THE spring of 1944 has been a time of preparation. Now the preparations are to be put to the test. The invasion of western Europe, an operation of such size and peculiar complexity that there is probably no analogy to it in military history, is imminent as these lines are written. By the time they are published, the Allies may be engaged in the furious battles which will decide at the minimum the duration of the war, at the maximum its outcome. This article cannot do more than review the events of the final months of preparation and indicate the principal factors which the reader will want to keep in mind as the invasion unfolds.
The bulk of the Allied effort during the spring was concentrated on the transport of supplies and troops to Britain, and on an air offensive of ever-increasing intensity to soften up the Continent in preparation for the invasion. Britain was bursting with men and equipment. Thousand-plane raids upon western Europe became common. In one week in April, for example, RAF and United States bombers dumped almost 30,000 tons of bombs on enemy targets. In earlier months we strove particularly to knock out plants manufacturing fighter planes or their component parts and factories producing roller bearings. The attempt met with success, though probably not to the extent estimated by some of our most optimistic air officers. Gradually in April and May much of the weight of our air attack was shifted from industrial targets to enemy communication centers and enemy airfields. Railroad junctions such as Hamm and Cologne were hammered, and medium bombers and fighters of the Tactical Air Forces smashed at German airfields, at Luftwaffe maintenance and repair facilities, at the rocket-gun coast in the Pas-de-Calais area, and at German military positions along the coast.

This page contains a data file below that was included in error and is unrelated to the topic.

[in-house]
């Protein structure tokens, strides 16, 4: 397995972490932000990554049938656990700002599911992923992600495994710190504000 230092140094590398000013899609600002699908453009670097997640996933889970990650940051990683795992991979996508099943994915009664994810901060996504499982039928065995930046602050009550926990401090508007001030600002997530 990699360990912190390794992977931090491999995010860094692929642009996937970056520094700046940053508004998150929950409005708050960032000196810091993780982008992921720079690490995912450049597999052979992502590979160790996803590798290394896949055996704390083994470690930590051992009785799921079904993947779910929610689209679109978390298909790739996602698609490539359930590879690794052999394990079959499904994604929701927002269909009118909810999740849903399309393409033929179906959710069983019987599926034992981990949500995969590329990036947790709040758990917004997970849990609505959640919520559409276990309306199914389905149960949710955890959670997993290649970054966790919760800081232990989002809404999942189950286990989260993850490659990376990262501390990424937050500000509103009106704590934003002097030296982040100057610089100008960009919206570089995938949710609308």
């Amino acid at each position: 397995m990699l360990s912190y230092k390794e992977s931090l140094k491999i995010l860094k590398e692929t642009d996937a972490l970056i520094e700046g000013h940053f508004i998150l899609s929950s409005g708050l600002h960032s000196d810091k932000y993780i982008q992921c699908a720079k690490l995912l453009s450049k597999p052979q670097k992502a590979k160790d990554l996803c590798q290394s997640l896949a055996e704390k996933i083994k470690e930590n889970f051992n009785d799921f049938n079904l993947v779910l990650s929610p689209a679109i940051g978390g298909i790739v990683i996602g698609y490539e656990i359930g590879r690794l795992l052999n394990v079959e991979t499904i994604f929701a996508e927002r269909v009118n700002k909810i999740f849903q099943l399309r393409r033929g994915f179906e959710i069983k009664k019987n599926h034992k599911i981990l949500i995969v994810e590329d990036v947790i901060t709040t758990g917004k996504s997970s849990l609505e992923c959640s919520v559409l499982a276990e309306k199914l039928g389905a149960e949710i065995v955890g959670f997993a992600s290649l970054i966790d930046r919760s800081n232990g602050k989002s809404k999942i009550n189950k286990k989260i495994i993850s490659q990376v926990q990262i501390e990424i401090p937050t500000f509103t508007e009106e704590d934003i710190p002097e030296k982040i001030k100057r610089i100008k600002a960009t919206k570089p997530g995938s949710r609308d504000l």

Bombers of the Fifteenth United States Army Air Force, based in Italy, joined the two-way assault against "Fortress Europe" by striking at various Balkan points and at objectives in southern Germany and
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